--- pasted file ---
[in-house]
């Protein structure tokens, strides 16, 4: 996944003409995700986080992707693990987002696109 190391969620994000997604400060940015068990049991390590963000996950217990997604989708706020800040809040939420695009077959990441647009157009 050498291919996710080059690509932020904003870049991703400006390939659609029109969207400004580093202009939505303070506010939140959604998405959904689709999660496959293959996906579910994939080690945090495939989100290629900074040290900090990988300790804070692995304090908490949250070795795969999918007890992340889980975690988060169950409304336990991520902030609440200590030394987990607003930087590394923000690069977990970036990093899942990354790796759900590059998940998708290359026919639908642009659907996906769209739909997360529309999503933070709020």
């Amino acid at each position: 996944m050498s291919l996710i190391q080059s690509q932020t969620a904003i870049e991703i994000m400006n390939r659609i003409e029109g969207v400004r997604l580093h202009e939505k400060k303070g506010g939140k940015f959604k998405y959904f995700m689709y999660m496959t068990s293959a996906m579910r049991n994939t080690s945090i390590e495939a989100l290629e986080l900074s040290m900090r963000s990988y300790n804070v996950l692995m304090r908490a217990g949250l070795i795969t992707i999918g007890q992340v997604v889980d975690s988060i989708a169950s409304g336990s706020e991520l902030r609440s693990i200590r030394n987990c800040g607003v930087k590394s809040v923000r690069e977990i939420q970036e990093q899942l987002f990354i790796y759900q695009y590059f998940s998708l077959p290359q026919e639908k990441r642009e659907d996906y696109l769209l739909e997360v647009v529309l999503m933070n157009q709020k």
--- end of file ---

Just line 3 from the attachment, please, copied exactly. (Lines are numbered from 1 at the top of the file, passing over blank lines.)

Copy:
């Amino acid at each position: 996944m050498s291919l996710i190391q080059s690509q932020t969620a904003i870049e991703i994000m400006n390939r659609i003409e029109g969207v400004r997604l580093h202009e939505k400060k303070g506010g939140k940015f959604k998405y959904f995700m689709y999660m496959t068990s293959a996906m579910r049991n994939t080690s945090i390590e495939a989100l290629e986080l900074s040290m900090r963000s990988y300790n804070v996950l692995m304090r908490a217990g949250l070795i795969t992707i999918g007890q992340v997604v889980d975690s988060i989708a169950s409304g336990s706020e991520l902030r609440s693990i200590r030394n987990c800040g607003v930087k590394s809040v923000r690069e977990i939420q970036e990093q899942l987002f990354i790796y759900q695009y590059f998940s998708l077959p290359q026919e639908k990441r642009e659907d996906y696109l769209l739909e997360v647009v529309l999503m933070n157009q709020k």